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The postage stamp issued by Canada to commemorate the Komagata Maru Incident centennial.

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Canadian Govt To Offer Formal Apology In Parliament To Sikh-Canadians For Komagata Maru Incident





Canada’s Prime Minister Justin Trudeau will offer an apology in the House of Commons on May 18, 2016 - almost 102 years after the Komagata Maru Incident, where the government of the day turned away 376 immigrants, mostly  Sikhs seeking a better life in Canada. [As British subjects, they had the right to move freely and settle anywhere within the British empire, of which both India and Canada were part as colonies.]

In 2008, then-prime minister Stephen Harper apologized informally to the Sikh community in Surrey, British Columbia, but many rejected his lame and half-hearted attempt, demanding he make a proper, formal apology in the House of Commons, which he refused.

The Sikh community will get its wish next month, Prime Minister Trudeau announced in Ottawa Monday, April 11, 2016.

"As a nation, we should never forget the prejudice suffered by the Sikh community at the hands of the Canadian government of the day. We should not and we will not," he said.

"That is why, next month, on May 18th, I will stand in the House of Commons and offer a full apology for the Komagata Maru Incident."

Trudeau called the laws that allowed the Canadian government to turn the Komagata Maru away discriminatory.

"The passengers of the Komagata Maru, like millions of immigrants to Canada since, were seeking refuge, and better lives for their families. With so much to contribute to their new home, they chose Canada and we failed them utterly," he said.


In 1910, an order-in-council was passed which stated immigrants coming to Canada must do so by continuous journey - a law that pointedly would not affect Europeans immigrants.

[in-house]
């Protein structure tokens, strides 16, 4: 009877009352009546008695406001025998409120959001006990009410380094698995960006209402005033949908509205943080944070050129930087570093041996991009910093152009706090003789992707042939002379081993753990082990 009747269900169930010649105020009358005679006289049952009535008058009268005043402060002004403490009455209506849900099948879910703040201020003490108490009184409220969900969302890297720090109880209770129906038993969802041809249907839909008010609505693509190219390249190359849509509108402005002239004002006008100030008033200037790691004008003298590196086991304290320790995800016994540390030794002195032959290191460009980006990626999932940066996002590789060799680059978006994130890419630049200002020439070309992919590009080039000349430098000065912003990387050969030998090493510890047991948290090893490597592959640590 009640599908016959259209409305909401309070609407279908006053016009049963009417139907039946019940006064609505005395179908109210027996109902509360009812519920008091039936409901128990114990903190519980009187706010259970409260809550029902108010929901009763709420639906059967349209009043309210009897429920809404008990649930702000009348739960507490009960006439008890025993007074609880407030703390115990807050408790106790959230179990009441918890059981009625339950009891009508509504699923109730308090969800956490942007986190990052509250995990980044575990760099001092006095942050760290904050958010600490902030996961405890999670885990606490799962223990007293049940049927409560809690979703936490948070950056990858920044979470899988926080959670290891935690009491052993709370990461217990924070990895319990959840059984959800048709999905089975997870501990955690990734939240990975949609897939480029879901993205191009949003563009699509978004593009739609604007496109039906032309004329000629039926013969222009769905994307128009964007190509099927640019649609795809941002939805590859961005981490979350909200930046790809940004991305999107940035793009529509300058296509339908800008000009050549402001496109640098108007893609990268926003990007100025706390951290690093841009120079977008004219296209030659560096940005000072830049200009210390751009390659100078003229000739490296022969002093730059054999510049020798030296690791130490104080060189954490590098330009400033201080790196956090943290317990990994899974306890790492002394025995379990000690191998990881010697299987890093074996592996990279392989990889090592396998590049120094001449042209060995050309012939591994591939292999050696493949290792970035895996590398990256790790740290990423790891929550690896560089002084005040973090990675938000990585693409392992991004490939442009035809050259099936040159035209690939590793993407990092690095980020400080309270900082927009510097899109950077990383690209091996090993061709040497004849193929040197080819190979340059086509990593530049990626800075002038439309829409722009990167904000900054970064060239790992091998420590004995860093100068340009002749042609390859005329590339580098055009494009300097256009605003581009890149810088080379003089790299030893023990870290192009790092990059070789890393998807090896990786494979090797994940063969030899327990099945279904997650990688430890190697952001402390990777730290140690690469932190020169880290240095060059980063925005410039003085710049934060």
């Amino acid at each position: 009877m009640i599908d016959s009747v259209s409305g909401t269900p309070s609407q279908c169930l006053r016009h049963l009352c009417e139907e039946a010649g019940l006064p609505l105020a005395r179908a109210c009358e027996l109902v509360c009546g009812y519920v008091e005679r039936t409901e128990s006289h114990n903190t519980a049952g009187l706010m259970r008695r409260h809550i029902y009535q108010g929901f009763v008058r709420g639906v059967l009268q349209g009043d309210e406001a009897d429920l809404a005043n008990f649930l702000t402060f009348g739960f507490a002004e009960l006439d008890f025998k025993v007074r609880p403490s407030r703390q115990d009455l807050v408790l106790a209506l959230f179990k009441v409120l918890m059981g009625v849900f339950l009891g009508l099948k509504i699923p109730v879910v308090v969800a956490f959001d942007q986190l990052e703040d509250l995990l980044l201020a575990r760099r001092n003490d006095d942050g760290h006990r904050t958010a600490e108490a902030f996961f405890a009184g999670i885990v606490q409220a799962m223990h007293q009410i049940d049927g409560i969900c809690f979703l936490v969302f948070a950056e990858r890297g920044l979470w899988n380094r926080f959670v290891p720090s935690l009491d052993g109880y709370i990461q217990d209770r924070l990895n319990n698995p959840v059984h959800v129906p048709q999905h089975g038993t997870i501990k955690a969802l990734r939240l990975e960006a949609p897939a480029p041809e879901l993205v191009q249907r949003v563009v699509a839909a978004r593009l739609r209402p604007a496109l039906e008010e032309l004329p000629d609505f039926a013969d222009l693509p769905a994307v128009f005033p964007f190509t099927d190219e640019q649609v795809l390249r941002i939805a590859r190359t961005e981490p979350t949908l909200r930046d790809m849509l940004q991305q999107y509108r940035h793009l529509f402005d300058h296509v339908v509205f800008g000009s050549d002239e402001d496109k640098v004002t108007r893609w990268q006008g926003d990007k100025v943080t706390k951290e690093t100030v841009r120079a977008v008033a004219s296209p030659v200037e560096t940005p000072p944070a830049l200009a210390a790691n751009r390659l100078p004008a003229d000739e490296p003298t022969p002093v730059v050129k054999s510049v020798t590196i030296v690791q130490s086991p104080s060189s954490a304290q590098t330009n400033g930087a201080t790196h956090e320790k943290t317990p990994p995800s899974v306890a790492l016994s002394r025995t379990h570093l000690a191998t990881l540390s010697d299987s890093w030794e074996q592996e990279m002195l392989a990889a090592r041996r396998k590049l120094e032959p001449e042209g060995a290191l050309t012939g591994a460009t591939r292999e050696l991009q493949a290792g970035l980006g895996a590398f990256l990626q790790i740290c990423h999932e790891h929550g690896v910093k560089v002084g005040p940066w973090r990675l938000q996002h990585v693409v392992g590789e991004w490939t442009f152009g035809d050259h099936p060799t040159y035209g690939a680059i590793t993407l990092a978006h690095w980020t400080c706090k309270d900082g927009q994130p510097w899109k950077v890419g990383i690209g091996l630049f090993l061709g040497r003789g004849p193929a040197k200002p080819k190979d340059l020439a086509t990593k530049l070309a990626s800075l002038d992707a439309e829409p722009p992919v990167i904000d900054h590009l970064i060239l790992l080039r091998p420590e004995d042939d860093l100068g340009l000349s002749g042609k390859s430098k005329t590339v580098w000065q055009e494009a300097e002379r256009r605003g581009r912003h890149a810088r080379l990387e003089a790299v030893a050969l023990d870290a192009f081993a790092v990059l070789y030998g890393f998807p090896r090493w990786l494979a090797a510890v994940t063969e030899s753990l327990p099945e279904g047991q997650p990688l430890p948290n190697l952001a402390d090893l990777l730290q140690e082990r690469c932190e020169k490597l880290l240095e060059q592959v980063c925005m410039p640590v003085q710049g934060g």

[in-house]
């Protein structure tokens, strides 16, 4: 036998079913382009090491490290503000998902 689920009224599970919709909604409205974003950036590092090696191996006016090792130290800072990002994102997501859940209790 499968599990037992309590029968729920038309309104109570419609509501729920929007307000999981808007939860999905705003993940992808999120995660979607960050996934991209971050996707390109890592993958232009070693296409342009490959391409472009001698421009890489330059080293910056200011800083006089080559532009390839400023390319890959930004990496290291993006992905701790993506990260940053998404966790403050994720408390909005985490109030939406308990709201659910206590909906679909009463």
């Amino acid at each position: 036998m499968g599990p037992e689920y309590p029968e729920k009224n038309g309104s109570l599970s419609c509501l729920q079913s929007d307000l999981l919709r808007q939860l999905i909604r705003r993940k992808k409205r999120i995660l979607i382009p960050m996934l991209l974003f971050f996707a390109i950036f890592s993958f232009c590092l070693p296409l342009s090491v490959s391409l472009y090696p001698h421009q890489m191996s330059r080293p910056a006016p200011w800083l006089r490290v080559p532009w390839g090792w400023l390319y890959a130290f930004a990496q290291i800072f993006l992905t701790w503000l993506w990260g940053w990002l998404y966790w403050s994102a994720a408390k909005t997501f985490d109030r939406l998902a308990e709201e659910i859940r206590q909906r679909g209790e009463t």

Gurdit Singh chartered the Japanese ship Komagata Maru and sold tickets to several hundred Sikh the Punjab.

The Komagata Maru sailed into Vancouver harbour with 376 people aboard on May 23, 1914.

The passengers argued a 1908 provision that required all "Asiatic" immigrants to have $200 did not apply to them because they were British subjects. At the time, India was still a colony.

The dominion government would not allow the passengers to disembark and the vessel sat in the harbour for two months.

That July, the government refused supplies to the ship, and ordered the ship to sail, but the passengers took over the ship and refused to leave.

On July 19, 1914, 125 Vancouver police officers and 35 special immigration agents attempted to board the vessel and were beaten back. Thirty were injured.

On July 23, under the guns of the naval cruiser HMCS Rainbow, the Komagata Maru was escorted out to sea and returned to India. [Upon landing in Budge Budge, Calcutta, approx 20 were shot dead by British Indian police in the latter‘s attempt to prevent the passengers from heading back to Punjab and spreading word of their mistreatment despite being British subjects.]

[Courtesy: CBC News. Edited for]
April 12, 2016

Conversation about this article

1: Gurjender Singh (Maryland, USA), April 12, 2016, 12:10 PM.

I would like to thank Sikh-Canadians unity for their success in getting their government to apologize in Parliament for the Komagata Maru Incident. Whereas, Sikhs in India could not achieve this for the 1984 Sikh genocide.

2: Pham (Elkton, Maryland, USA), April 12, 2016, 2:52 PM.

Thank you. And great press coverage too.

3: R Singh (Surrey, British Columbia, Canada), April 15, 2016, 1:17 PM.

Apologizing for a historical injustice acknowledges the event as being wrong. When can we except an apology for the mis-treatment of Japanese-Canadians during the Second World War, many whom are still alive?

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